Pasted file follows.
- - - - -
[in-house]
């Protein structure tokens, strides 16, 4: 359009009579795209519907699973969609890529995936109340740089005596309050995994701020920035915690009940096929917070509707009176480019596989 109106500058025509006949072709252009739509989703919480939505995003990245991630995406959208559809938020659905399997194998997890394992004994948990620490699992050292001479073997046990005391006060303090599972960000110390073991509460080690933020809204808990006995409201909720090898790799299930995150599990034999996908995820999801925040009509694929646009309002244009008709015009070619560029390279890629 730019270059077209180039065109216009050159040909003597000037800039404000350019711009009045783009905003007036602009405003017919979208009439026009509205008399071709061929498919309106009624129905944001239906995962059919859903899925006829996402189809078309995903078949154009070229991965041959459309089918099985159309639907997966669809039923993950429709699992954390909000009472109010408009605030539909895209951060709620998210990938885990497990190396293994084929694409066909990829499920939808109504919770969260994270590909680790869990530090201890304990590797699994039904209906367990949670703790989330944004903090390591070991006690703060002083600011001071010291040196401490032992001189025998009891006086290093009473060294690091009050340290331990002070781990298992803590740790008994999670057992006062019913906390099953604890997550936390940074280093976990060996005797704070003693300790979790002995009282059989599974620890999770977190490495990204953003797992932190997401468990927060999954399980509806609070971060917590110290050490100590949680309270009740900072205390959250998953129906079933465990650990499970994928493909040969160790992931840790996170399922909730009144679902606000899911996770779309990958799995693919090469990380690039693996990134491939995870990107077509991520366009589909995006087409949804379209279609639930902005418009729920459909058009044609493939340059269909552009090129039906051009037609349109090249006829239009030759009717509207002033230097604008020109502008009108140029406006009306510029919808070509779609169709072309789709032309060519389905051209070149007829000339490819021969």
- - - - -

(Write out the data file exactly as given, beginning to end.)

[in-house]
């Protein structure tokens, strides 16, 4: 359009009579795209519907699973969609890529995936109340740089005596309050995994701020920035915690009940096929917070509707009176480019596989 109106500058025509006949072709252009739509989703919480939505995003990245991630995406959208559809938020659905399997194998997890394992004994948990620490699992050292001479073997046990005391006060303090599972960000110390073991509460080690933020809204808990006995409201909720090898790799299930995150599990034999996908995820999801925040009509694929646009309002244009008709015009070619560029390279890629 730019270059077209180039065109216009050159040909003597000037800039404000350019711009009045783009905003007036602009405003017919979208009439026009509205008399071709061929498919309106009624129905944001239906995962059919859903899925006829996402189809078309995903078949154009070229991965041959459309089918099985159309639907997966669809039923993950429709699992954390909000009472109010408009605030539909895209951060709620998210990938885990497990190396293994084929694409066909990829499920939808109504919770969260994270590909680790869990530090201890304990590797699994039904209906367990949670703790989330944004903090390591070991006690703060002083600011001071010291040196401490032992001189025998009891006086290093009473060294690091009050340290331990002070781990298992803590740790008994999670057992006062019913906390099953604890997550936390940074280093976990060996005797704070003693300790979790002995009282059989599974620890999770977190490495990204953003797992932190997401468990927060999954399980509806609070971060917590110290050490100590949680309270009740900072205390959250998953129906079933465990650990499970994928493909040969160790992931840790996170399922909730009144679902606000899911996770779309990958799995693919090469990380690039693996990134491939995870990107077509991520366009589909995006087409949804379209279609639930902005418009729920459909058009044609493939340059269909552009090129039906051009037609349109090249006829239009030759009717509207002033230097604008020109502008009108140029406006009306510029919808070509779609169709072309789709032309060519389905051209070149007829000339490819021969």